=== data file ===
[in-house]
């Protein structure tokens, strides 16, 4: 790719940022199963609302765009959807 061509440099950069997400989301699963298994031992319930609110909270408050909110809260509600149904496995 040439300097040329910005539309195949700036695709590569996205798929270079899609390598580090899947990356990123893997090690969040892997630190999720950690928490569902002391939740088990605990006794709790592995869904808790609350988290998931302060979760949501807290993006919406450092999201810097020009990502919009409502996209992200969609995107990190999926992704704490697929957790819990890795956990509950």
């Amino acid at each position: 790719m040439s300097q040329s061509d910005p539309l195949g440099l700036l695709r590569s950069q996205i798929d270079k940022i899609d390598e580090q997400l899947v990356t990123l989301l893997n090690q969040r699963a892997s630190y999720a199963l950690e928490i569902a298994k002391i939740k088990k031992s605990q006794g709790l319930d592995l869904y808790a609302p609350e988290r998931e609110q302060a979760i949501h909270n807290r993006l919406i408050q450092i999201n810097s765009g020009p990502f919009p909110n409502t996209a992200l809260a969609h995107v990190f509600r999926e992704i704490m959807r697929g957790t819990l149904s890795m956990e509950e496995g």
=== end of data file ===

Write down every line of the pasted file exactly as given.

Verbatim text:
[in-house]
């Protein structure tokens, strides 16, 4: 790719940022199963609302765009959807 061509440099950069997400989301699963298994031992319930609110909270408050909110809260509600149904496995 040439300097040329910005539309195949700036695709590569996205798929270079899609390598580090899947990356990123893997090690969040892997630190999720950690928490569902002391939740088990605990006794709790592995869904808790609350988290998931302060979760949501807290993006919406450092999201810097020009990502919009409502996209992200969609995107990190999926992704704490697929957790819990890795956990509950």
């Amino acid at each position: 790719m040439s300097q040329s061509d910005p539309l195949g440099l700036l695709r590569s950069q996205i798929d270079k940022i899609d390598e580090q997400l899947v990356t990123l989301l893997n090690q969040r699963a892997s630190y999720a199963l950690e928490i569902a298994k002391i939740k088990k031992s605990q006794g709790l319930d592995l869904y808790a609302p609350e988290r998931e609110q302060a979760i949501h909270n807290r993006l919406i408050q450092i999201n810097s765009g020009p990502f919009p909110n409502t996209a992200l809260a969609h995107v990190f509600r999926e992704i704490m959807r697929g957790t819990l149904s890795m956990e509950e496995g």